L S Penrose's Limit Theorem-which is implicit in Penrose (1952, p. 72) [Penrose, 1952. On the Objective Study of Crowd Behavior. H. K. Lewis and Co, London, p. 72] and for which he gave no rigorous proof-says that, in simple weighted voting games, if the number of voters increases indefinitely and the relative quota is pegged, then-under certain conditions-the ratio between the voting powers of any two voters converges to the ratio between their weights. Lindner and Machover (2004) [Lindner I., Machover M. 2004. L.S. Penrose's limit theorem: proof of some special cases. Mathematical Social Sciences 47, 37-49] prove some special cases of Penrose's Limit Theorem. They give a simple counter-example showing that the theorem does not hold in general even under the conditions assumed by Penrose; but they conjecture, in effect, that under rather general conditions it holds [`]almost always'-that is with probability 1-for large classes of weighted voting games, for various values of the quota, and with respect to several measures of voting power. We use simulation to test this conjecture. It is corroborated with respect to the Penrose-Banzhaf index for a quota of 50% but not for other values; with respect to the Shapley-Shubik index the conjecture is corroborated for all values of the quota (short of 100%).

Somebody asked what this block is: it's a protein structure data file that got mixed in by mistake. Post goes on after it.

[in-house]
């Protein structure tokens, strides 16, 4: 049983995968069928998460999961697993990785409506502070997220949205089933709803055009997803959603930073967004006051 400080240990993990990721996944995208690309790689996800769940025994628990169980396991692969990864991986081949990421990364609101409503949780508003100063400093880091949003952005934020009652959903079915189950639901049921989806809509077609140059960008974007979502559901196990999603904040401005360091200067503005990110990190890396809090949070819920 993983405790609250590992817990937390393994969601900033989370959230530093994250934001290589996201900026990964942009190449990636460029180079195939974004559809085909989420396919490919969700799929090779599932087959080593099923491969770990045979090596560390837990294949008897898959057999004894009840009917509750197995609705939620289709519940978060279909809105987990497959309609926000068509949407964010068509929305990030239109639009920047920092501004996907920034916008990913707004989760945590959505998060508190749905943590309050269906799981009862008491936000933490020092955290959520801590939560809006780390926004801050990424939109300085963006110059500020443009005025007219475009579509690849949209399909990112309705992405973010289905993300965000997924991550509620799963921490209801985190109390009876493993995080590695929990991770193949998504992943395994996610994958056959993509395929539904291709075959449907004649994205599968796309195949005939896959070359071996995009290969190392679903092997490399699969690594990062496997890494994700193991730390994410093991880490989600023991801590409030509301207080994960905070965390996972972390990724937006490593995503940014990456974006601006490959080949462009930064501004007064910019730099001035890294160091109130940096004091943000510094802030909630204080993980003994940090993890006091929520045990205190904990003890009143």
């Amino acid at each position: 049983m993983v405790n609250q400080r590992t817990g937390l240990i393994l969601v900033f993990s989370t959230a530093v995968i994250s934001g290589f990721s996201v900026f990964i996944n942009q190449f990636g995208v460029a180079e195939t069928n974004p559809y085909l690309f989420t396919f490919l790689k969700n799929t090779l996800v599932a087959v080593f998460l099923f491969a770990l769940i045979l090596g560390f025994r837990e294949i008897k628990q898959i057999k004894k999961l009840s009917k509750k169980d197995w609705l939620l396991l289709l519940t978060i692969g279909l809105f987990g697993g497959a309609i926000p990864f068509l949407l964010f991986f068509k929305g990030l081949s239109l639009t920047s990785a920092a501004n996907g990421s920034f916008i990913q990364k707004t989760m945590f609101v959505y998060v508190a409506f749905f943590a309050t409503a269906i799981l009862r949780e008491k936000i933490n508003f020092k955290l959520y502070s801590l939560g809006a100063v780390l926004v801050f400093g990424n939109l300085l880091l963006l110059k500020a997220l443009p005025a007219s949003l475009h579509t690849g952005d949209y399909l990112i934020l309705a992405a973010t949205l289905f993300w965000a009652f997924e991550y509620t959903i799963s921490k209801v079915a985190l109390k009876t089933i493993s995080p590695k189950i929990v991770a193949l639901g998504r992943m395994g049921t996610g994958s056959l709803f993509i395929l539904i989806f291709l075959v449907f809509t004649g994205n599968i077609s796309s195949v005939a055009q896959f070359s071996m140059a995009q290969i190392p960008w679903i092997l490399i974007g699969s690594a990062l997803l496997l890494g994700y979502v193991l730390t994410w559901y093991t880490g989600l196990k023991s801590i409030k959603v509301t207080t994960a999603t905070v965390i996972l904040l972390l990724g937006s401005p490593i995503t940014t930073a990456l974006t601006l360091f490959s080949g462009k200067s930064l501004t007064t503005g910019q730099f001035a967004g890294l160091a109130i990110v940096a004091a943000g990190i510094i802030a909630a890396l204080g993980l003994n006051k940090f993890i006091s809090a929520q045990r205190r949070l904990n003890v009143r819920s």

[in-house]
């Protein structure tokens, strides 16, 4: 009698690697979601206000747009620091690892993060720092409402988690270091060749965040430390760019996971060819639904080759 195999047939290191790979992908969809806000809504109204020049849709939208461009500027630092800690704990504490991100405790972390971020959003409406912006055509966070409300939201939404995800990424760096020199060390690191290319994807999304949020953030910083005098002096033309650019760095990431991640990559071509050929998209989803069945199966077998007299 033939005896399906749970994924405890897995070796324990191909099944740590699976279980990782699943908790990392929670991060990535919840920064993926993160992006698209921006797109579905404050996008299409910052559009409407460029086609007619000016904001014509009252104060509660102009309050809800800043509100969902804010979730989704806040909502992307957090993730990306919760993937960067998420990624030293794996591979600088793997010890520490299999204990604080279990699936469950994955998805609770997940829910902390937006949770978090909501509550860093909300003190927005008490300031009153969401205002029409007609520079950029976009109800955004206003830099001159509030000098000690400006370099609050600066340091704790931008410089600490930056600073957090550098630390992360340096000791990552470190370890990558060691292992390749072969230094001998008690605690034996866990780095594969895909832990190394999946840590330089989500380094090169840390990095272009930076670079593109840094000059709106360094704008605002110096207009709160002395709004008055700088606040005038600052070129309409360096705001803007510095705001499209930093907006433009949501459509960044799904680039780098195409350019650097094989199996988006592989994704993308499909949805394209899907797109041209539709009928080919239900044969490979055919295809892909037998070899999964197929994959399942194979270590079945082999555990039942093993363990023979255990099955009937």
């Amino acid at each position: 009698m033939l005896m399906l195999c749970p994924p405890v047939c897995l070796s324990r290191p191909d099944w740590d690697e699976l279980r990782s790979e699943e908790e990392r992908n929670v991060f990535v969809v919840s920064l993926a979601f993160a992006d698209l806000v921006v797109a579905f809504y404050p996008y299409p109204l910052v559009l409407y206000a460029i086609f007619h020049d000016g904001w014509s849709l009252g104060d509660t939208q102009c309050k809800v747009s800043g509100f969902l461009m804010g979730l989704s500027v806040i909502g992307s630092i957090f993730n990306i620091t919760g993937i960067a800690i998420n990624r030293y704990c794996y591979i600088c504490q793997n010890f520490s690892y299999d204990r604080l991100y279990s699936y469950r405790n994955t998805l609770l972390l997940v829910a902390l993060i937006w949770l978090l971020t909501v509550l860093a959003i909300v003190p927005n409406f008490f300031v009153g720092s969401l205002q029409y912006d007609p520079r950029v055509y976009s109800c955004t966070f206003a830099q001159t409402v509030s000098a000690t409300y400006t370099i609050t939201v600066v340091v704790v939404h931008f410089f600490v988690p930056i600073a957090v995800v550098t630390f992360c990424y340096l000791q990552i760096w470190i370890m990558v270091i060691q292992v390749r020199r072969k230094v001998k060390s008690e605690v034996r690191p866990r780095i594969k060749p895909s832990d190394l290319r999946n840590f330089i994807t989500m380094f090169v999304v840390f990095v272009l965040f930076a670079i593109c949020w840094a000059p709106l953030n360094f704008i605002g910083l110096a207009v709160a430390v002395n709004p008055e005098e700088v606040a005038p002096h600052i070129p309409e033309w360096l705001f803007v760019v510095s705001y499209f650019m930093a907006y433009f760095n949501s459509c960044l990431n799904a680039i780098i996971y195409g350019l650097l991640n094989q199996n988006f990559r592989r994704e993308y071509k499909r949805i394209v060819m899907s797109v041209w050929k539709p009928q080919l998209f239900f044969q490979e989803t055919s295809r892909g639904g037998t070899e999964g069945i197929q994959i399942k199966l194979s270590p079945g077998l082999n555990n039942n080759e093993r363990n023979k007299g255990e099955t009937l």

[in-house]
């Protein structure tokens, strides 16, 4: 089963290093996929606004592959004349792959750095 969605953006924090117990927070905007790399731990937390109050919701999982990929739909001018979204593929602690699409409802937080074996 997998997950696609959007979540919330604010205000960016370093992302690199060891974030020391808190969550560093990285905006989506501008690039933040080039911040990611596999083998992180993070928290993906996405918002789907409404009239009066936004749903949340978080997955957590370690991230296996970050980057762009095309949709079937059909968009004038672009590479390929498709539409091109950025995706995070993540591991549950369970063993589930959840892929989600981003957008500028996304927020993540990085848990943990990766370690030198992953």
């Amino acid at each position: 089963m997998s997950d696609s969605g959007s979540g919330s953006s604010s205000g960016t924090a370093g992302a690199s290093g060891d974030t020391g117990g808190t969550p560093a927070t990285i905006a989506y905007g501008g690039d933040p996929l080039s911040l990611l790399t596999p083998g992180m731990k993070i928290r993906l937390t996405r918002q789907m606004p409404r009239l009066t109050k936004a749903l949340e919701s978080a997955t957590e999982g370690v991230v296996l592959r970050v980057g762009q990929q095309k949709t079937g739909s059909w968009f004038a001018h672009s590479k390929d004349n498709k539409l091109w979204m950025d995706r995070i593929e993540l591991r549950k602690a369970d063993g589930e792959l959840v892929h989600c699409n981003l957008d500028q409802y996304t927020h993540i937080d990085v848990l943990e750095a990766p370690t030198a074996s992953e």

limit theorems, majority games, simulation, weighted voting games
Mathematical Social Sciences
Chang, Pao Li; Chua, Vincent; and MACHOVER, Moshe.
L S Penrose's Limit Theorem: Tests by simulation. (2006). Mathematical Social Sciences. 51, (1), 90-106. Research Collection School Of Economics.
Available at: http://ink.library.smu.edu.sg/soe_research/186
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